With another sweltering summer behind us, we begin to reflect on how much can happen in a year's time. Not only personally and professionally, but also in what feels like a global shift toward living consciously. The Mayan Prophecy did not bring civilization to a screeching halt as many feared, but atmospheric carbon dioxide surpassed the dreaded 400 parts per million mark, the White House installed solar panels and a recent study shows that by 2100, over 1,400 U.S. cities will be destroyed if current rising sea level trends continue. Whether you live in Pittsburgh or Paris, a modern awareness of the inextricable link between human life and the health of our planet has never been more pervasive.
As a result, public dialogue has also begun to converge on the role of hospitals and clinicians in protecting public health from global warming. Just in the past few months, Time magazine, Forbes and the San Francisco Chronicle all highlighted the unique position and ethical imperative of health care to steer this work. This momentum follows recognition earlier this summer when the Obama Administration named Health Care Without Harm president and co-founder Gary Cohen and fellow nurse colleague Dr. Laura Anderko as "Champions of Change" for their work to adapt health care and protect public health from the hazards of a changing climate.
Time and again we hear that nurses are considered the most trusted profession in the United States, yet few of us regularly contemplate how nursing influences and health promotion infiltrates our everyday lives well beyond bedside patient teaching. Approximately 3,000,000 Americans are nurses. Not only are we in the emergency rooms responding to heat-related asthma and heart disease, we are hospital executives implementing massive lean energy initiatives and creating positions for ourselves as sustainability coordinators. We are in colleges and universities, conducting research and teaching nursing and public health students.
Nurses are in state and federal legislative sessions testifying in support of carbon emission standards and chemical policy reform, and we work in public health departments managing vaccination and emergency preparedness programs. We are increasing the resilience of our communities by speaking out on gun violence in our high schools or starting community gardens and teaching cooking classes in our neighborhoods. Nurses hold offices in the Centers for Disease Control and the World Health Organization (WHO), and they sit on boards of non-profit organizations, strategizing to prioritize health inadequacies and treat disease.
The International Council of Nurses first defined the compulsory link between environmental health and nursing practice in 1992:
The healthy lives of people depend ultimately on the health of Planet Earth -- its soil, its water, its oceans, its atmosphere, its biological diversity -- all of the elements which constitute people's natural environment. By extension, therefore, nurses need to be concerned with the promotion, maintenance and restoration of health of the natural environment, particularly with the pollution, degradation and destruction of that environment being caused by human activities.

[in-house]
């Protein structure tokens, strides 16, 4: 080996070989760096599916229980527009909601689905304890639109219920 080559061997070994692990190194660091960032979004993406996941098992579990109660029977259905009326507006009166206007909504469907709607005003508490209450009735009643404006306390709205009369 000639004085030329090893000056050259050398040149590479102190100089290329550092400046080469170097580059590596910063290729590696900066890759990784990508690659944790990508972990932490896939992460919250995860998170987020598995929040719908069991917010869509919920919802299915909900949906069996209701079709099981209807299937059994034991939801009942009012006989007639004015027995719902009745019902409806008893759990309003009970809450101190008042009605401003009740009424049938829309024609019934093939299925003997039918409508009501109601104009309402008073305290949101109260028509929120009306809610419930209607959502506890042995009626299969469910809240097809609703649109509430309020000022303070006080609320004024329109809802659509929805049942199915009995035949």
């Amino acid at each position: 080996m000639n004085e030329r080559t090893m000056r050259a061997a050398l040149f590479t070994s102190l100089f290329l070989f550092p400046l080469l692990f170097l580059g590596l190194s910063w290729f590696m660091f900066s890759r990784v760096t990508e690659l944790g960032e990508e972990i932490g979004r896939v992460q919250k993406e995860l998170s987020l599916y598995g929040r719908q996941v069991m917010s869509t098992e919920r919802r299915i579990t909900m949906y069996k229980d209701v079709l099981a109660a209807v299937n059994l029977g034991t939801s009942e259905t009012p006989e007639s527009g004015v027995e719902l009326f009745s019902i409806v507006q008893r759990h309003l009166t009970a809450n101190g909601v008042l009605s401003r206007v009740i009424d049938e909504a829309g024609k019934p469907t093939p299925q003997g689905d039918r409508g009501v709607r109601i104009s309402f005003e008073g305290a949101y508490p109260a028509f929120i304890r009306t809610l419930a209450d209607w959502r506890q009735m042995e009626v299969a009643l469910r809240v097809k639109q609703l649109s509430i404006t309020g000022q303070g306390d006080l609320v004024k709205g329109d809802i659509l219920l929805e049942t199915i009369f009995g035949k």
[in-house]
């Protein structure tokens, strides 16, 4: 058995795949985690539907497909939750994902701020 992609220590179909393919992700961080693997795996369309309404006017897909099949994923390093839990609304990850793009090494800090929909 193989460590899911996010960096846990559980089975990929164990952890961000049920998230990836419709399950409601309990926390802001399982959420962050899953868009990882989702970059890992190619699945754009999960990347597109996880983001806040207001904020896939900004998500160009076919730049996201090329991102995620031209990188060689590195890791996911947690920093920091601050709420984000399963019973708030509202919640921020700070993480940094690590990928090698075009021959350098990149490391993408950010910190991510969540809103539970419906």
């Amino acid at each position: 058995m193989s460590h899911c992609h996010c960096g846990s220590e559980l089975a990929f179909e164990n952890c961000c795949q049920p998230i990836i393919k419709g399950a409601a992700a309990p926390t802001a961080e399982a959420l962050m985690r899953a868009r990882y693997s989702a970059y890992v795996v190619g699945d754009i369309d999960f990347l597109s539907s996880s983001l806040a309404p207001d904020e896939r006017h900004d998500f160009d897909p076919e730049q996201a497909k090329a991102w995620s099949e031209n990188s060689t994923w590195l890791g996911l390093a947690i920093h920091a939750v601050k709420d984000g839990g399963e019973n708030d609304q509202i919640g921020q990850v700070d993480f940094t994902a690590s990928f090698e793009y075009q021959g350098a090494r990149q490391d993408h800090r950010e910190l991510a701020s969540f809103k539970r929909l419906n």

Nursing health promotion has an incalculable impact on individual and population health from birth to death, and the benefits are often intangible. The holistic nature of nursing practice now inherently requires that we incorporate the work of climate change education, mitigation and adaptation into our work.
The Chinese translation of the word "crisis" is a combination of the words "danger" and "opportunity." Yes, we are in the midst of crisis, but thankfully, nurses are everywhere creatively and collectively working to protect the health of our patients and planet. We are speaking out on fossil fuels with leaders from 350.org, biking across the country to Washington, D.C. with Climate 911 physicians, and training to impact change with former Vice-President Al Gore through the Climate Reality Project Global Leadership Corps. And we are writing and reading blogs like this, contemplating our next opportunity to act. Both personally and professionally, nurses everywhere are becoming more and more aware and engaged in the greatest threat to human health of our time. And that in itself is a significant achievement.
Health Care Without Harm has announced a new Climate Change and Health Contest for Nurses. The grand prize is $10,000 to fund a climate related project.
Health Care Without Harm recently co-hosted a webinar with Climate Reality Project sharing perspectives on climate and the role of nurses. Click to listen.
Support Health Care Without Harm's work! Donate to our fundraiser, which runs through November 22, 2013.
July 26, 2013 -- Mary Margaret Thomas & Kelli Barber Avanzino on Kelli's bachelorette hike to Grinnell Glacier in Glacier National Park (where she was a park ranger in 2001 & 2002). Due to climate change, the park's 26 glaciers are expected to be gone by 2020.
By Mary Margaret Thomas and Kelli Barber Avanzino, co-chairs of Health Care Without Harm's Nurses Work Group